241.Several compulsory educational measures may be imposed on a juvenile offender simultaneously. A juvenile offender who has committed a minor or moderately serious offence may be released from punishment by the court and placed in a special closed reform school operated by the Department of Education. Juvenile offenders may be held in reform school until the age of 18, but for no longer than three years. If a court finds that a juvenile offender no longer needs to be subject to this measure or has contracted an illness which stands in the way of detention and education at the reform school, the placement of that juvenile offender in the reform school is discontinued until the end of the period set by the court.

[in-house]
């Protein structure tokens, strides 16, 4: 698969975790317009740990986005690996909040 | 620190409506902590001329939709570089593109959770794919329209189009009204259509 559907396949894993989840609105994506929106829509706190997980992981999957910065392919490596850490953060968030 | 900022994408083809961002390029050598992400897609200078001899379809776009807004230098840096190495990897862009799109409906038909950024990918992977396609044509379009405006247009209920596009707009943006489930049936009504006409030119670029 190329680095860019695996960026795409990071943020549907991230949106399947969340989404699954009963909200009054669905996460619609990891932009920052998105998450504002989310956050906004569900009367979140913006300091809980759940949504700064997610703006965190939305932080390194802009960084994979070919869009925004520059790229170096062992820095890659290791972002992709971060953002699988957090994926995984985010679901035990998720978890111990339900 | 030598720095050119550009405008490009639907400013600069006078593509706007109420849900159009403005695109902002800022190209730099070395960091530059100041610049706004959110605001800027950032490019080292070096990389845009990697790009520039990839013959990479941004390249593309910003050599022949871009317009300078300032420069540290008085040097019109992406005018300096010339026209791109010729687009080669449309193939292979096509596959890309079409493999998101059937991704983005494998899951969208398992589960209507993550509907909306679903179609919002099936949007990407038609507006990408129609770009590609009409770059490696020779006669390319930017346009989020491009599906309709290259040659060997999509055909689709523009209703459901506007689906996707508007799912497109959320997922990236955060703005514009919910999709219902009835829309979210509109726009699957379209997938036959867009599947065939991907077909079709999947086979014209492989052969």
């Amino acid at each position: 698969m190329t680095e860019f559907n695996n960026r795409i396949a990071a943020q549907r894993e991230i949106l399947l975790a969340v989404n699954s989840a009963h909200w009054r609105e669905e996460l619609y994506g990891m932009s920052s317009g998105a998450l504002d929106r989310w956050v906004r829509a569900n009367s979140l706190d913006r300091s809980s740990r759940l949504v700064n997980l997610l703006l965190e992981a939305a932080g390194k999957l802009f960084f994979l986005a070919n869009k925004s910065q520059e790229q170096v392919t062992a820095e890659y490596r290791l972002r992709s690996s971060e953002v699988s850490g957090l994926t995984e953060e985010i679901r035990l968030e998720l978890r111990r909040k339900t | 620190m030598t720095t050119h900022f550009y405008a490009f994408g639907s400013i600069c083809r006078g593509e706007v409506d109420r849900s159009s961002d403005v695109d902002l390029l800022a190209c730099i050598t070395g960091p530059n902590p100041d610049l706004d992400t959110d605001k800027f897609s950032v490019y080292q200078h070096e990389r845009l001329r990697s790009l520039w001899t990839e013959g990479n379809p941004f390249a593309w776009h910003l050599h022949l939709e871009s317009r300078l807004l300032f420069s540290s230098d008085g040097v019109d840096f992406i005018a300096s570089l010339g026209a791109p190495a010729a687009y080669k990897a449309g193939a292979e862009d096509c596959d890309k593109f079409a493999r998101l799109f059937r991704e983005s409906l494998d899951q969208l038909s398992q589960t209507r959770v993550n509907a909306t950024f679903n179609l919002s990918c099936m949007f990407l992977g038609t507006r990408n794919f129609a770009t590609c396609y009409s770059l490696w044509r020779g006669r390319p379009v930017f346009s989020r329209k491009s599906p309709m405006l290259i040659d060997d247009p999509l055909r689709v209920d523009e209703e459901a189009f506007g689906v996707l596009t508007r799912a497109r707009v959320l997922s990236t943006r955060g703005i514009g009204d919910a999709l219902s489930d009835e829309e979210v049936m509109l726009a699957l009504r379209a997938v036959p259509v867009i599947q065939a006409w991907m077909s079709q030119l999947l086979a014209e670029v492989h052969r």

242.In 2009 there were 61 special closed reform schools in the Russian Federation and 36 special open reform schools for instructing and rehabilitating juveniles between 11 and 18 years of age who have committed socially dangerous acts but are not subject to criminal liability or release by a court. That same year, there were 3,300 juveniles in special closed reform schools, 1,600 (45 per cent) aged 11 to 14 and 1,800 (55 per cent) older than 14. There were 2,900 children and adolescents aged 8 to 18 in special open reform schools. The age of juveniles in open reform schools has declined: in 2009, 871 children, or 29 per cent, were between 8 and 14 years of age, and 2,063, or 70 per cent, were older than 14.